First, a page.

The Side Downdraft booth
This sort of paint booth can prove to be a very affordable solution for automakers who, for one reason or the other, can’t install exhaust pits in their units. The installation of exhaust pits is both a time-consuming and costly proposition. In the non-pressurized configuration, air is introduced within the unit in a downward direction over the object being painted via full length and filtered ceiling fans situated on both sides of the booth. For pressurized units, air makeup units or intake fans drive the air towards an intake plenum enclosing the full length and filtered ceiling.
One of the key advantages of such an automotive paint booth is it delivers a more even airflow, particularly when contrasted with the crossflow variety. Additionally, it presents a greater level of contamination control than the latter. The quality of its finish is as well superior to the crossflow booth due to the downward airflow direction and side exhaust. On the downside, the side downdraft spray booth necessitates a large footprint to accommodate more exhaust fans, plenums, ducting and roof penetration. All of which significantly increases the width of such units. In terms of operational costs, the side downdraft booth is more economical thanks to its full ceiling filtration process.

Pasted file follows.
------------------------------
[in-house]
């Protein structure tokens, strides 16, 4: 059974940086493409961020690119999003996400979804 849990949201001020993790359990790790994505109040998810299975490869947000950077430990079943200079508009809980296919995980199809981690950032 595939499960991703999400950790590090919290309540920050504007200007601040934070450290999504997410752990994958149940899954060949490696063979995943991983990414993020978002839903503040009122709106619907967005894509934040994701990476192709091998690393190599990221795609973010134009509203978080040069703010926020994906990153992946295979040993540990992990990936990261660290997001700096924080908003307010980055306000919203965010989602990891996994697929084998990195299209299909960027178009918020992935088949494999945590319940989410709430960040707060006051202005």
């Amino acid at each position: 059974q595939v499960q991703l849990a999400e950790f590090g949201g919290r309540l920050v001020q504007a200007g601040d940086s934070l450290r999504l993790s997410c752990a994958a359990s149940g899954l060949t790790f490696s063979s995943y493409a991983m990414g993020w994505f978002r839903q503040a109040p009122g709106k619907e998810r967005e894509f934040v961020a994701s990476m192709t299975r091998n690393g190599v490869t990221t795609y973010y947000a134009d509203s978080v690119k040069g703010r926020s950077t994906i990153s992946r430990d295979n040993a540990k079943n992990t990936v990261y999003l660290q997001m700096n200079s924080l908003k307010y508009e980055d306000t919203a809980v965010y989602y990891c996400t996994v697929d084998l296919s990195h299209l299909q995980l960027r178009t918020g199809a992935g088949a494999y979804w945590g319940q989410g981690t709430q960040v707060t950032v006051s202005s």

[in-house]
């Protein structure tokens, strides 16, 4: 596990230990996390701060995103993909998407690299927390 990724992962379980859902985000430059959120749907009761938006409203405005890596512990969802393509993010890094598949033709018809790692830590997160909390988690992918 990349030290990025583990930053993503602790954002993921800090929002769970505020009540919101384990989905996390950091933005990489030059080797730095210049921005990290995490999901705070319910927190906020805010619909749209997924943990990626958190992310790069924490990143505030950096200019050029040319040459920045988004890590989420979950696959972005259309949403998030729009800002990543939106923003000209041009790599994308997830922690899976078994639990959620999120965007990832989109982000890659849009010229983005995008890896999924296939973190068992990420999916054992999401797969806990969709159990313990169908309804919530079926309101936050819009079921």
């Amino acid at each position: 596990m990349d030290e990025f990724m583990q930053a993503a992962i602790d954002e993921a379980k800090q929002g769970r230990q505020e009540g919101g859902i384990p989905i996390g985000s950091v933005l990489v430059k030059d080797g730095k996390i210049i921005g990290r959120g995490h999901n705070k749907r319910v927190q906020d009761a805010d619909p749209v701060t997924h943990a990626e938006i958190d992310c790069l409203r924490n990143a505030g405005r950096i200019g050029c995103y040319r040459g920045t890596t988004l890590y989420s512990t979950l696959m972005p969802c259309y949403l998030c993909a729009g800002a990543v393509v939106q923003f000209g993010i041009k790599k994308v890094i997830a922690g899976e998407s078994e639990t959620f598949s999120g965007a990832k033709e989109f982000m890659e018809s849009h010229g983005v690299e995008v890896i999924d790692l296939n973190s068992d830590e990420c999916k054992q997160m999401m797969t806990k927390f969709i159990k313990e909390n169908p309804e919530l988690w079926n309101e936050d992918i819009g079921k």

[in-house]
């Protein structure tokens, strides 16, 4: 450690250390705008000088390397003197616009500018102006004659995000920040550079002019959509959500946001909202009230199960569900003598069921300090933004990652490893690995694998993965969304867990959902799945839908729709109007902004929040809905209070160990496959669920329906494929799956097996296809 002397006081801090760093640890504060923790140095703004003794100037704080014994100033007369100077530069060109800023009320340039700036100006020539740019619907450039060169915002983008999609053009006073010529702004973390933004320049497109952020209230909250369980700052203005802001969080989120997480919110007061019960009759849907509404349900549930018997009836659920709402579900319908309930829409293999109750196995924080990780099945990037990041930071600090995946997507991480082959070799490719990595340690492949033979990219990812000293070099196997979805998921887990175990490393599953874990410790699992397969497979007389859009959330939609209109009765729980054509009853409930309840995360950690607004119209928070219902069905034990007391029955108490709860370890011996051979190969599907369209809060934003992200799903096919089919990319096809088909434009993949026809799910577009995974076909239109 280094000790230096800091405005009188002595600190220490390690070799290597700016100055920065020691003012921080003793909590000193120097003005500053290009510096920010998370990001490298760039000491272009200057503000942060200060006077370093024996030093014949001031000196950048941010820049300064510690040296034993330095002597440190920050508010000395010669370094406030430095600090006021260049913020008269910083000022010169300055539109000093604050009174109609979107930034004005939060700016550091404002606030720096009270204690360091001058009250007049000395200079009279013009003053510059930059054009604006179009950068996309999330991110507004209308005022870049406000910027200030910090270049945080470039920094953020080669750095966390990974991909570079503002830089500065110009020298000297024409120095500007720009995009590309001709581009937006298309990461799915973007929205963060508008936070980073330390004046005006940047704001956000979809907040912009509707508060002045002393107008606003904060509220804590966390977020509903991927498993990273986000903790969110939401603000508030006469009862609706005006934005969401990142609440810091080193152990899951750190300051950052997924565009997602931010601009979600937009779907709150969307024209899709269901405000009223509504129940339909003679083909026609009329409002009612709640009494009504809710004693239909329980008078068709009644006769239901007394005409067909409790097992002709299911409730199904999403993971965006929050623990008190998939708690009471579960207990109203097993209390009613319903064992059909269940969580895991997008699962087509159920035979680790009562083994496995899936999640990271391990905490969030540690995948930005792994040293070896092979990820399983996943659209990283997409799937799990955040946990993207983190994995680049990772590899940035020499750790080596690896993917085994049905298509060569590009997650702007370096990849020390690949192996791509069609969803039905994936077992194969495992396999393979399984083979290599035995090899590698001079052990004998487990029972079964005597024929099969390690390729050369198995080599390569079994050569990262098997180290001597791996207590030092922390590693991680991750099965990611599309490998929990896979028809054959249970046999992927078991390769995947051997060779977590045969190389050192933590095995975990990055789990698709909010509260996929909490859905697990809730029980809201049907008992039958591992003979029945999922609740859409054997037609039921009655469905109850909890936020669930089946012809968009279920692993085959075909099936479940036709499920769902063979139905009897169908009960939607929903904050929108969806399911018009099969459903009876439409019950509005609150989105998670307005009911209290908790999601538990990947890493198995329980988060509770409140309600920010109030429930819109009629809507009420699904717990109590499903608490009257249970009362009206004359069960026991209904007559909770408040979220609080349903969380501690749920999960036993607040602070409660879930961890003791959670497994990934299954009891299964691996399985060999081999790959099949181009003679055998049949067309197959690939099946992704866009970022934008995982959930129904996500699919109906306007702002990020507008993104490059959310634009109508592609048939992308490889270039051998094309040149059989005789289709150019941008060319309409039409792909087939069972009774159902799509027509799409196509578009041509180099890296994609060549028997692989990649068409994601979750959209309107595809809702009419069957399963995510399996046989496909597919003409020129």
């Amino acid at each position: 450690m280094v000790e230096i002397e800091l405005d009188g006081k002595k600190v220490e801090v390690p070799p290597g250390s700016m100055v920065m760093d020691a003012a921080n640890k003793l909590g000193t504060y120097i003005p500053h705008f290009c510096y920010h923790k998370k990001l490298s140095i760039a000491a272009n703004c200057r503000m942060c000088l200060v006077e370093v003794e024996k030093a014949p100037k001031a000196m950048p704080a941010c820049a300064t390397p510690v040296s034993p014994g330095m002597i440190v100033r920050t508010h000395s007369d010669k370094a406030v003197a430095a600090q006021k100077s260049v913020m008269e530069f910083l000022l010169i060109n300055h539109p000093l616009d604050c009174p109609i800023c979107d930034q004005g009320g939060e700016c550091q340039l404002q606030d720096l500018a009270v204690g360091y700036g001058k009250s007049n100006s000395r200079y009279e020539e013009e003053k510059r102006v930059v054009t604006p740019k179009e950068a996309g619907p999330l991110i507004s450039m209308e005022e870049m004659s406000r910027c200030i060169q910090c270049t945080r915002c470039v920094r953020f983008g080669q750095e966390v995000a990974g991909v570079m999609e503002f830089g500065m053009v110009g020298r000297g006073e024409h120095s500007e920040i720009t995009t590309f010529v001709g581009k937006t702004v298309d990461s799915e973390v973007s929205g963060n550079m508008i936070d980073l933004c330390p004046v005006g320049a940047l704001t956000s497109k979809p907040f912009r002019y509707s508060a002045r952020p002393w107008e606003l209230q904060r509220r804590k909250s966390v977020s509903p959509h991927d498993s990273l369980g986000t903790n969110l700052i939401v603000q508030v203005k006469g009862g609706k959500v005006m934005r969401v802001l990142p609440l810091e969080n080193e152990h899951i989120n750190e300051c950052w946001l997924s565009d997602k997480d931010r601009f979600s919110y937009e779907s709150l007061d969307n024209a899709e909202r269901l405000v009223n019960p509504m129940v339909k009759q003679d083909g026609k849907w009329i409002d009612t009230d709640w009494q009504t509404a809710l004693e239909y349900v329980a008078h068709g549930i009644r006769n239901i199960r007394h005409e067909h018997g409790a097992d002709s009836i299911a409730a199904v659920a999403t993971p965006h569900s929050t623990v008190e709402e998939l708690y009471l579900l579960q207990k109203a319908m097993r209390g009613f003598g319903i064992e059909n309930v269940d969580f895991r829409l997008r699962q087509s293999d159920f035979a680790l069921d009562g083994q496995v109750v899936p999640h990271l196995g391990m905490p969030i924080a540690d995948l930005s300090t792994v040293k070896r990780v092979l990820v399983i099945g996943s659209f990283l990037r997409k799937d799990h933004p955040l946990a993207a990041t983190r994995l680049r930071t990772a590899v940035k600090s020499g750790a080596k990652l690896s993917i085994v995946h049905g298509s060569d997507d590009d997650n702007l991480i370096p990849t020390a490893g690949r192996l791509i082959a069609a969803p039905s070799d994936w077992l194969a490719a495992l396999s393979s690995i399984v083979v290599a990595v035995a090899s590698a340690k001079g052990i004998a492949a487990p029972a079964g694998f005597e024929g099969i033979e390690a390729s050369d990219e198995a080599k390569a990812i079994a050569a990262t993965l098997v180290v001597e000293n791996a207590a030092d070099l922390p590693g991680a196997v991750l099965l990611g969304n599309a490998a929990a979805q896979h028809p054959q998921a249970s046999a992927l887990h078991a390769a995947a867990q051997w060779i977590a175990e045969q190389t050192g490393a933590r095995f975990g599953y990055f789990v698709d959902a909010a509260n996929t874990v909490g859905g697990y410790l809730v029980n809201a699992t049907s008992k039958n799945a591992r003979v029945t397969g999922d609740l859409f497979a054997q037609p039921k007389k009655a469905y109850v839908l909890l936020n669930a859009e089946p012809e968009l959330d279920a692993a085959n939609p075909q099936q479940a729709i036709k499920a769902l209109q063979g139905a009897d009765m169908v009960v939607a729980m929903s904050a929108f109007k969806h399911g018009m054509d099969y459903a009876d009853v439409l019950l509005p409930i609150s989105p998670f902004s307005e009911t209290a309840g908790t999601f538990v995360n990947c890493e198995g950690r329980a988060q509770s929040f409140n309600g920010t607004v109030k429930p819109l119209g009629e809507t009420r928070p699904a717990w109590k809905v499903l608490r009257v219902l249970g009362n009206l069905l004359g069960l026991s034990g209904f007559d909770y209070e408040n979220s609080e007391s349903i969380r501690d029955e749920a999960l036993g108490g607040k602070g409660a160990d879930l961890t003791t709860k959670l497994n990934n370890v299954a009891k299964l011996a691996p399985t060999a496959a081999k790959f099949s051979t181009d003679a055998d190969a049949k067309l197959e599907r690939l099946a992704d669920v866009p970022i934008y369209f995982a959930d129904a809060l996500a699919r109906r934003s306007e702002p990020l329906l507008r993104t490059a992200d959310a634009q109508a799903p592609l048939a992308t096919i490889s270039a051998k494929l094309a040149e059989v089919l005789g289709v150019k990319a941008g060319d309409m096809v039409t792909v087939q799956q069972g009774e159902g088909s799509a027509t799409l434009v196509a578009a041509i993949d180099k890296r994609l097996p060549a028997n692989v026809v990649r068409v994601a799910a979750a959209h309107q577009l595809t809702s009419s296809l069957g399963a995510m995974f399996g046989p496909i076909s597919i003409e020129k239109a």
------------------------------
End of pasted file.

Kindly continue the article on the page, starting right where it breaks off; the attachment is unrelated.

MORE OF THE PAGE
The Pitted Downdraft booth
When compared with the other paint booths reviewed here, the pitted downdraft paint booth delivers the finest airflow style for the control of overspray and even contamination. In this configuration, air is introduced into the unit via a filtered ceiling plenum and moves in a vertical and downward direction over and above the car being painted. It is finally expelled via a filtered exhaust that is situated beneath the floor. This pit encompasses almost the whole length of the unit. When contrasted with the side downdraft booths, airflow in a pitted downdraft spray booth isn’t impeded by gravity, but rather helped by it to relay overspray into the pit. One of the greatest advantages of these units is their airflow delivers very few blemishes and therefore necessitates few touch-ups. On the flipside, this variety of automotive paint booth needs around 20% to 40% more air than the crossflow booth, which increases its operational costs. Yet, your business can effortlessly recoup the cost of purchasing top of the line equipment in less than 12 months due to heightened throughput and labor costs savings as a result of a decreased demand for cutting and buffing.
All in all, the choice of the right airflow style for a paint booth ties in to budget. Additionally, the argument that the pitted and side downdraft airflow units being the best since air moves the least distance across the surface of the object being painted is a myth. The greatest advantage of these sorts of spray booths is they can allow multiple painters to work simultaneously with little effect on each other’s operations. When all is said and done, this is what can determine your solution of choice if budget isn’t a factor. No matter your budget, ZPar International is here to meet your needs. Give us a call and let’s find the perfect solution for you!